There are lots of positives, cheaper prices in the shops for foreigners, cheaper borrowing if you borrowed in USD or Euros and pay back in GBP, people with gold and silver gained a lot too. Not a lot if you live in Britain and get paid in GBP or have savings in GBP.

    The funny thing is Brexiters don't want Parliament to be involved in the Brexit process even though they banged on about getting back sovereignty for Parliament during the Brexit campaign, hypocrites.
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    (Original post by Maker)
    I am a bit more pessimistic that you about Britain's prospects. I think the pound will fall to around $1.05 to $1.10 because even with a devalued pound, Britain only exports around 11% of visible exports like cars and the rest is services like finance, law and IT services of which there is limited demand even if prices of UK service providers were to fall a lot.

    If Britain's access to the EU is on WTO terms or near it, Britain would loose a lot of business due to the costs and delays associated with tarrifs and customs and investors would rather put their money into firms in the EU with far fewer trade barriers rather than into the UK with limited and costly access to the EU.

    I also doubtful if enough trade can be done with other countries outside the EU to offset the lost of trade with the EU. Small and medium size firms would find it costly to open up new markets where they have no experience of operating in before with no certainty of success.
    Is there any basis for your pessimism? By all measurable parameters, the British economy is practically flourishing. Investors are avoiding the pound because of the uncertainty surrounding Brexit, nothing more. Once the negotiations start, and we actually know where we stand, everything will stabilise. The markets aren't responding to a weak British economy, they're responding to uncertainty about Brexit.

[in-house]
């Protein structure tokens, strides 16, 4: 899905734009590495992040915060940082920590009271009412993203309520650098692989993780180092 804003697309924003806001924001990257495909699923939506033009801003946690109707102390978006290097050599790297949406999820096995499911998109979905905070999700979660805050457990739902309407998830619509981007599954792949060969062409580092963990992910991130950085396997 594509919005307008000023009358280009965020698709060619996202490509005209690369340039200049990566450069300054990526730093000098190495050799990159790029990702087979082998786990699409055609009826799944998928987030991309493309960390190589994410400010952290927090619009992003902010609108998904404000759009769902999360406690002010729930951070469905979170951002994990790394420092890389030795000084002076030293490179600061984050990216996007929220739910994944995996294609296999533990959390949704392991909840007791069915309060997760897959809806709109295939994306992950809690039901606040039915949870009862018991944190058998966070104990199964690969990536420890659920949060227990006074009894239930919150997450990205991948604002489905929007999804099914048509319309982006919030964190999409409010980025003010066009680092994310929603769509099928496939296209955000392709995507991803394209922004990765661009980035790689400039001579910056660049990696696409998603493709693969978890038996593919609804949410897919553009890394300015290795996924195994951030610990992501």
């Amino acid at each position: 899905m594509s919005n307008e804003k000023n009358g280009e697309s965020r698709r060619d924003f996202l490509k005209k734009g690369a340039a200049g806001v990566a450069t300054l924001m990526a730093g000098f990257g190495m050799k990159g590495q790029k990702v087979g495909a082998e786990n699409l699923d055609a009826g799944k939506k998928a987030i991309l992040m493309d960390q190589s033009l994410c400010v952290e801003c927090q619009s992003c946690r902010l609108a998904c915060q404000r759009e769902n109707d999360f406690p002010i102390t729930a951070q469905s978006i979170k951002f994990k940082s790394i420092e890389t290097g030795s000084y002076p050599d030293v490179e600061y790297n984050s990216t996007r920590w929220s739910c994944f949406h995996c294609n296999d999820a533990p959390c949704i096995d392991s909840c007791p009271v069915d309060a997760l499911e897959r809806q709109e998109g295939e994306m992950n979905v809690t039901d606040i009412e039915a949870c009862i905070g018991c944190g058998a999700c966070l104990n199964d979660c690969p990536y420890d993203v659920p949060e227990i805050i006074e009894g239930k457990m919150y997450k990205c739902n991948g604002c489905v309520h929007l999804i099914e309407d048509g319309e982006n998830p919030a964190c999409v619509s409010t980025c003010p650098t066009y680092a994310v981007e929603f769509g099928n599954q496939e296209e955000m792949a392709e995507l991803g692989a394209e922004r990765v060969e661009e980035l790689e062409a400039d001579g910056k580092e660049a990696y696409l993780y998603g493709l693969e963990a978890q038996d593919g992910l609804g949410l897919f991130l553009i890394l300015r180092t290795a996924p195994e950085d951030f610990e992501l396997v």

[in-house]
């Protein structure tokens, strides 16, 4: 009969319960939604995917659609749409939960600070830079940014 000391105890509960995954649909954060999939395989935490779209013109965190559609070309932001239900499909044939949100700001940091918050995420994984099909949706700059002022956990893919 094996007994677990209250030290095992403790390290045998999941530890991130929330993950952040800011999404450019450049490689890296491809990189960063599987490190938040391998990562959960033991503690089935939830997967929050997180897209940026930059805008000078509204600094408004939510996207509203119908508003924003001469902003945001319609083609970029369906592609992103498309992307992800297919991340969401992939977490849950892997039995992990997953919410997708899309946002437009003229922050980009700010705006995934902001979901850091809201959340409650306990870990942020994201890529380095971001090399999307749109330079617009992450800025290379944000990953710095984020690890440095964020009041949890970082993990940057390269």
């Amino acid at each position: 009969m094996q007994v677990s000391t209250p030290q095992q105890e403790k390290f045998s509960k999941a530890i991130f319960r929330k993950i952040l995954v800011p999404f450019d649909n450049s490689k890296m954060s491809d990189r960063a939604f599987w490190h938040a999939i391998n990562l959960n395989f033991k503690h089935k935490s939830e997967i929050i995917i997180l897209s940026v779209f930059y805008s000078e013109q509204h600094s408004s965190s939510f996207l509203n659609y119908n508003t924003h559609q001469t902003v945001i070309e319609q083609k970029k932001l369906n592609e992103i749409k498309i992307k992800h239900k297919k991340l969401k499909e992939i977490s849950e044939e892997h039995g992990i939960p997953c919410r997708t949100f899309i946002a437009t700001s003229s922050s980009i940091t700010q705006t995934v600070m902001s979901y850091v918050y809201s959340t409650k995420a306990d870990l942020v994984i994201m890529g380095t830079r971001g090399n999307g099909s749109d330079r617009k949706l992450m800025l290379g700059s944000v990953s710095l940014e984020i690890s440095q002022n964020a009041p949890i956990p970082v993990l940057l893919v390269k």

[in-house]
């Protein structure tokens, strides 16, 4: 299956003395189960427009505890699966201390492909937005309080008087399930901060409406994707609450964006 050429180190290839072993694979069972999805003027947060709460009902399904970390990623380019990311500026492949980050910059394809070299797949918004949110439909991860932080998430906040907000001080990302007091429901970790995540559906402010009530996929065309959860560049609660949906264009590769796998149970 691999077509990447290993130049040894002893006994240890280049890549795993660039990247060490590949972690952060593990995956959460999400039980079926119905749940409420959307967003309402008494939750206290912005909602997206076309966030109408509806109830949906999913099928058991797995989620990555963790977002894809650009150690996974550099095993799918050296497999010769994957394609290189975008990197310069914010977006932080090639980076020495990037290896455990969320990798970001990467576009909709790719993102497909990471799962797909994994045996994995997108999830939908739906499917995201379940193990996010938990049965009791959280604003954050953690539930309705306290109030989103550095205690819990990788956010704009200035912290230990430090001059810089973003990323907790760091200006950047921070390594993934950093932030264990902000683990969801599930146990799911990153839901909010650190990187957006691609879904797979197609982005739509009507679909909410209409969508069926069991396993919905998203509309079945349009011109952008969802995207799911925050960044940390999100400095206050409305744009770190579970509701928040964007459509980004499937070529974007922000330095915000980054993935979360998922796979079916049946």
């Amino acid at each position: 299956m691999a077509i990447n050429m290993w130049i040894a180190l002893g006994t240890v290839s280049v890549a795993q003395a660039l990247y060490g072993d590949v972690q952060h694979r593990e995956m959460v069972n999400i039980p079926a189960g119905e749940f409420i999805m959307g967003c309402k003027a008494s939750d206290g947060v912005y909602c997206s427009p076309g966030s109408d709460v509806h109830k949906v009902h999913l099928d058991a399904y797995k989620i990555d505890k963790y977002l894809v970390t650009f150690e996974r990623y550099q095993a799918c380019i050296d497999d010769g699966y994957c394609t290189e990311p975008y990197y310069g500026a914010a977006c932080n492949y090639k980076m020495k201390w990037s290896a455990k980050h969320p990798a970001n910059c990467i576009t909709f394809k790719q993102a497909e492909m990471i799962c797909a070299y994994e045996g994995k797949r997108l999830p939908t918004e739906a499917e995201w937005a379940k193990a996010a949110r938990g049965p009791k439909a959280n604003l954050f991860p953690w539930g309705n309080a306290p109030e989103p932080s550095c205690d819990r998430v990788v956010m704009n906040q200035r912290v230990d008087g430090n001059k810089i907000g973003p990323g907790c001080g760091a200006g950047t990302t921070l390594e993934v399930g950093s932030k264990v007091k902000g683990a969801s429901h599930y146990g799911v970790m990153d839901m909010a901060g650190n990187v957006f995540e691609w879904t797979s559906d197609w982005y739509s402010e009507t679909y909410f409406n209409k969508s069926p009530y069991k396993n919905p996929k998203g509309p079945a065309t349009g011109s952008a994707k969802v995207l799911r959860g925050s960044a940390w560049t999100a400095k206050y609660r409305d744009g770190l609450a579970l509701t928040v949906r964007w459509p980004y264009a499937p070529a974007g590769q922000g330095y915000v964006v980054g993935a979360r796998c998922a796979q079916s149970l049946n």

You seem to be both presuming the Brexit negotiations will be a bust, and that the eurozone economies are going to prosper over the next couple of years in a way which currently seems rather implausible. Putting your money into an EU which - now that Britain has left - is going down the path of tight, centralised fiscal control would hardly be an ideal option for investors. And that's ignoring the elephant in the room, which is that the euro is still very much in the toilet. The falling pound is hurting european exports at a time when it can ill be afforded. The Greek economy is in as big a mess as ever, the Portuguese are wobbling again and the Italian economy is currently in incredibly hot water. As much as their may be a political desire to be punitive, so as to dissuade other countries from leaving, the eurozone is far too fragile for this to be a practical course of action.

    Short term, I'm of a mind to agree with you. I imagine there will be a short term hit. However, long term it seems fairly obvious that the potential for trade outside of Europe exceeds the potential for trade inside Europe. Were we to establish a trade deal with the US, or with China, it would immediately offset any losses from leaving the EU. The EU has recently shown its outright hostility to trade agreements vis-a-vis TTIP, and the comments of some other EU leaders have been rather telling. I think that long term, we are going to reap the rewards of bailing out of the sinking ship, so to speak.
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    (Original post by Maker)
    There are lots of positives, cheaper prices in the shops for foreigners, cheaper borrowing if you borrowed in USD or Euros and pay back in GBP, people with gold and silver gained a lot too. Not a lot if you live in Britain and get paid in GBP or have savings in GBP.

    The funny thing is Brexiters don't want Parliament to be involved in the Brexit process even though they banged on about getting back sovereignty for Parliament during the Brexit campaign, hypocrites.
    There will be a vote on the final deal, parliament is not being excluded.*
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    (Original post by Luke Kostanjsek)